Archives for August 2020

Using Technology to Minimize the Risk of a Motorcycle Accident-old

New High-Tech Developments Enhance Biker Safety

When You're in a Motorcycle Accident Caused by a Road HazardEverywhere you turn, things are getting smarter—your television, your appliances… and now your motorcycle. A number of technological innovations have hit the market recently, all designed to help you maximize the enjoyment of your motorcycle while helping you stay safer. Here are some of the more popular new technologies:

  • Airbags—Airbag technology is applied differently to motorcycles—it’s in the clothing you buy, rather than the bike. The most basic airbags are tethered to your bike and deploy when a cord is pulled. The more sophisticated products have computerized systems that detect an impending crash.
  • Directional headlights—The single headlight on a motorcycle, pointed straight ahead, has always been less than adequate, particularly when you’re turning a corner at night. New adaptive headlights use sensors to pivot when you’re rounding a turn, so your headlights shine where you’re going.
  • Antilock braking—Slamming on your brakes is one of the least effective and most dangerous ways to try to stop your bike. Antilock brakes create a “feathering” effect by rapidly reducing and reapplying the brakes a number of times per second. Studies show that fatal crash rates are about one-third lower on bikes with antilock braking systems.
  • Electronic throttle control—This technology replaces the traditional accelerator cable with an electronic device that minimizes the risk of accidental sudden acceleration.
  • Smart helmets—A number of helmet manufacturers are incorporating Bluetooth technology into helmets, allowing riders to see GPS images and rearview cameras on thevisor of their helmet

Another technology in development, but not yet ready for release is vehicle-to-vehicle communication, which integrates sensors into a bike to accomplish two objectives: emitting a signal to nearby vehicles making them aware of the presence of the bike; and giving motorcyclists notification of the presence of nearby vehicles.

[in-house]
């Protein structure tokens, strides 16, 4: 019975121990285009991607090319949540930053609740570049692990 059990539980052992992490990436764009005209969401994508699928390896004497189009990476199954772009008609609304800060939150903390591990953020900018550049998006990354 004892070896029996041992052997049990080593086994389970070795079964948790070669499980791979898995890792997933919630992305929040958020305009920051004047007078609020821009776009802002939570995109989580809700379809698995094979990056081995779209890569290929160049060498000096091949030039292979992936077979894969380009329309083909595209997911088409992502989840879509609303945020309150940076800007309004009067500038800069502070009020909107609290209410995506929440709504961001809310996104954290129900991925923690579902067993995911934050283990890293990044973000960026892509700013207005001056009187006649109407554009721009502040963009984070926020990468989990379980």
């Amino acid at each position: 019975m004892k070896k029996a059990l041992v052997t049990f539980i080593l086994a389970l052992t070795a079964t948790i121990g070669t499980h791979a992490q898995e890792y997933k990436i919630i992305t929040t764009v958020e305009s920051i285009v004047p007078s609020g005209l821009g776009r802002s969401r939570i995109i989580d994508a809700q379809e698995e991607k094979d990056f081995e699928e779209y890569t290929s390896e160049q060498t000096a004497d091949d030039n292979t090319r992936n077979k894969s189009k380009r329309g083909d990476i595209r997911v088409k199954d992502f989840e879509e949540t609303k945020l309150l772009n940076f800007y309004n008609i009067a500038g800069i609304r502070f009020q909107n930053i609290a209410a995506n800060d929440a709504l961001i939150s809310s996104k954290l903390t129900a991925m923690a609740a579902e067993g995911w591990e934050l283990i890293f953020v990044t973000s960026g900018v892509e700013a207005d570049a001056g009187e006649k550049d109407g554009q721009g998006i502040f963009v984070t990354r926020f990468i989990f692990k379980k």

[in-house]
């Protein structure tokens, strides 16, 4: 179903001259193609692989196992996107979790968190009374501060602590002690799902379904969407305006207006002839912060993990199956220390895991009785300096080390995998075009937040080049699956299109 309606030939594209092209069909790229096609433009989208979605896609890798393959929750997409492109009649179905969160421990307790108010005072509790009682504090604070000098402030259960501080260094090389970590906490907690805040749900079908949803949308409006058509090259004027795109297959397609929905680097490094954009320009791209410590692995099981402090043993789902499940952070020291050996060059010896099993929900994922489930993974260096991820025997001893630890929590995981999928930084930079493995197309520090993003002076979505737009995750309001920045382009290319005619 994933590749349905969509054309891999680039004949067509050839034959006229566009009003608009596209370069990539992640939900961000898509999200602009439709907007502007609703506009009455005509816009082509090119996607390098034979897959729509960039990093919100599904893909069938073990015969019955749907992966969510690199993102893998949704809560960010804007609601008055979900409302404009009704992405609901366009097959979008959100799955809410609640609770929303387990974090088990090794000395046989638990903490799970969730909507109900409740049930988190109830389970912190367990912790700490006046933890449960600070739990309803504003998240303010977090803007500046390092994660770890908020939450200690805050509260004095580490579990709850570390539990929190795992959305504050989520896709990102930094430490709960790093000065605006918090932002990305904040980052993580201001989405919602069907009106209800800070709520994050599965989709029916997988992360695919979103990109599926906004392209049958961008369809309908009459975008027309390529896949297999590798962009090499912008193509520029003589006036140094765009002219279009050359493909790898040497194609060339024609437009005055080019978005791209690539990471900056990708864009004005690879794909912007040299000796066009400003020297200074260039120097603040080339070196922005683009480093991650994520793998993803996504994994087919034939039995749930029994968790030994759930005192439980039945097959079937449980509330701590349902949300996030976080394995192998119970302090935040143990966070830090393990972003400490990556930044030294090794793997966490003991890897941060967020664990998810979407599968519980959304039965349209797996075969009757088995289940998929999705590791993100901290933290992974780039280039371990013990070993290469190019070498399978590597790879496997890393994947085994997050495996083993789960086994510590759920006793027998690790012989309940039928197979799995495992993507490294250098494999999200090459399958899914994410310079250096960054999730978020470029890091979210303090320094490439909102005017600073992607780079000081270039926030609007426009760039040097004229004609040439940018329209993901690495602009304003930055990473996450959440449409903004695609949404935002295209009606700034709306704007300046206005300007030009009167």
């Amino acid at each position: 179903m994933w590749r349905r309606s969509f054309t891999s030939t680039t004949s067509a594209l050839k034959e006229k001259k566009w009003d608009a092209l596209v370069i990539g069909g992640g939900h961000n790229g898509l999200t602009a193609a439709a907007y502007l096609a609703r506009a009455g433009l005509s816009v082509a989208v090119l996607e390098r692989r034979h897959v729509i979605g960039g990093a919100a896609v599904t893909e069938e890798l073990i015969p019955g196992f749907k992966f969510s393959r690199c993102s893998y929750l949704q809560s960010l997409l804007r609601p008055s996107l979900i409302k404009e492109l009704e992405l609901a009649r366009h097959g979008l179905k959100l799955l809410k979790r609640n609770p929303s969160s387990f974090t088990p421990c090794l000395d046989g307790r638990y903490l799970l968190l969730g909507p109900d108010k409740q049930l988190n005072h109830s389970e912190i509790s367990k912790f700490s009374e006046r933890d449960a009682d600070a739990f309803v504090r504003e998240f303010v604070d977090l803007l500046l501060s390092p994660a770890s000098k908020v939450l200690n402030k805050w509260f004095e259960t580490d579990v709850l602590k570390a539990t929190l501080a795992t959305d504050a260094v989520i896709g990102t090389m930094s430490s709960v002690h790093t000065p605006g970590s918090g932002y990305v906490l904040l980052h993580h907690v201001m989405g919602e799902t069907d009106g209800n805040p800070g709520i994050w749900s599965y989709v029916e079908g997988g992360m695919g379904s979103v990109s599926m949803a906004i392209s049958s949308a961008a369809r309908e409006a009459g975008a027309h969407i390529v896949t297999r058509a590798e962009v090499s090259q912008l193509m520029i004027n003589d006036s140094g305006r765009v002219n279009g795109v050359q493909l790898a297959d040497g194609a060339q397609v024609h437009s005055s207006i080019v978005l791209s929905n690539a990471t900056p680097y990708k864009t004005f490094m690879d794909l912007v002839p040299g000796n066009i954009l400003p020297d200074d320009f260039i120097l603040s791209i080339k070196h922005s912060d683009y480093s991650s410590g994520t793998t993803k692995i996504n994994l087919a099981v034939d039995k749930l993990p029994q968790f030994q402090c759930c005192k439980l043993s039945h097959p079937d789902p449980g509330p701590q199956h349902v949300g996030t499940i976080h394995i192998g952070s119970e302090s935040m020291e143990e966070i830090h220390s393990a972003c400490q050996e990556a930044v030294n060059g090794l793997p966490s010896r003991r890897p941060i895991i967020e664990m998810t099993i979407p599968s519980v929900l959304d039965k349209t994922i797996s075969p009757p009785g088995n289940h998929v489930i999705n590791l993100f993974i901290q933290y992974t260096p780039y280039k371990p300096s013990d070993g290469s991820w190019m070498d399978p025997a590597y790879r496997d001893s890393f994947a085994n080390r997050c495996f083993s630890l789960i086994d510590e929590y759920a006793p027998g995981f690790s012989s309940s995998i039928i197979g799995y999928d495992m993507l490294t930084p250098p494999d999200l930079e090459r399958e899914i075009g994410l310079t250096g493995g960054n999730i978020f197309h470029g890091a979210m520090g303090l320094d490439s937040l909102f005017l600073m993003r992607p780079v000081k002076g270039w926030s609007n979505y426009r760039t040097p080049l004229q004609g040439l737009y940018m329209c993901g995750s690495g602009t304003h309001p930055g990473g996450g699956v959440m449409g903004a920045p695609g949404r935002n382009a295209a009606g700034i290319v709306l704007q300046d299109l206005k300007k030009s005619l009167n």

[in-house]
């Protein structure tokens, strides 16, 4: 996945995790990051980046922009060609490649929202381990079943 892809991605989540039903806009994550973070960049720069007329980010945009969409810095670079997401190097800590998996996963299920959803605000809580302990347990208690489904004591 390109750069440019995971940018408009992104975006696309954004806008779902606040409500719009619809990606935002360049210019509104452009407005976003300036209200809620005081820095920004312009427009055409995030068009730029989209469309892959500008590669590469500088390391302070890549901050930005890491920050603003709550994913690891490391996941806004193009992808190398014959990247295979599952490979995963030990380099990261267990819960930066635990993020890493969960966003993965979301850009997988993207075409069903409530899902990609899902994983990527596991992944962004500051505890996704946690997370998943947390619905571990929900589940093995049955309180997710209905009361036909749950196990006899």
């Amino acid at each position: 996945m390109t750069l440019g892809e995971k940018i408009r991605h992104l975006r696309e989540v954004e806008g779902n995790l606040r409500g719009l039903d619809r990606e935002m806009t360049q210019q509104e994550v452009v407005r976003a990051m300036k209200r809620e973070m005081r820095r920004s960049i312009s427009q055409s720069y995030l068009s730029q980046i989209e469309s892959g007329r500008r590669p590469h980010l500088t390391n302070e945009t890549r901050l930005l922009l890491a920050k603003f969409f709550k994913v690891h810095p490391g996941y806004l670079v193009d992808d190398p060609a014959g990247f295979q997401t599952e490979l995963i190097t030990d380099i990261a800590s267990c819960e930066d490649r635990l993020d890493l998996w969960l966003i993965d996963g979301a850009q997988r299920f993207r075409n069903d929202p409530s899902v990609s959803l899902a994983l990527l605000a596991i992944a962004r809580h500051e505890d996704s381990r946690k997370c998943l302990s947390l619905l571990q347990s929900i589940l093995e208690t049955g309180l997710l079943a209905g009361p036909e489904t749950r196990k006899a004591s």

Contact Our Offices

At the law offices of Weber & Nierenberg, we have been successfully representing people hurt in motorcycle accidents for more than three decades. To arrange a free initial consultation, Send us an e-mail or call 1-866-288-6010

Identifying the Parties Responsible for Motorcycle Accident Injuries

Who Can You Sue When You’re Hurt in a Bike Wreck?

When You're in a Motorcycle Accident Caused by a Road HazardIn the aftermath of a motorcycle accident when you’re trying to recover lost wages, medical expenses, or other damages—the most obvious responsible party is the driver whose negligence caused the accident. While the law is clear that you must prove someone was negligent in order to recover compensation, parties other than the at-fault driver may be liable for your losses.

In a motorcycle accident injury claim, as with other types of personal injury , claims the most common legal theory used to recover damages is negligence. In a negligence claim, you must show three things:

  • That another person failed to exercise reasonable care under the circumstances (or, in other words, “breached the duty” to act reasonably);
  • That the failure to act reasonably caused the accident; and
  • That you suffered actual losses as a result of the accident.

Besides the at-fault driver, a number of other parties may have acted carelessly in a way that contributed to or caused the accident that led to your injuries:

  • The manufacturer or designer of a product—Designers and manufacturers of consumer products—including those who make bike and automobile parts, safety equipment, and traffic lights—have a duty to use reasonable care. You may have a product-based claim if your accident was caused by defective brakes, steering mechanisms, or other bike parts, or if your injuries were made worse by carelessly-designed safety gear, such as helmets, gloves, or clothing. Any party in the chain of distribution, including the bike dealership, can be legally responsible for this kind of “product liability” claim.
  • The at-fault party’s employer—If the accident occurred while the at-fault driver was in the normal course of his or her job, the employer may have some responsibility under the legal theory of respondeat superior.
  • A local governmental body—If roadway defects caused the accident, you may have a claim against the entity responsible for maintaining that stretch of road.

Contact Our Offices

At the law offices of Weber & Nierenberg, we have been successfully representing people hurt in motorcycle accidents for more than three decades. To arrange a free initial consultation, Send us an e-mail or call 1-866-288-6010

 
 
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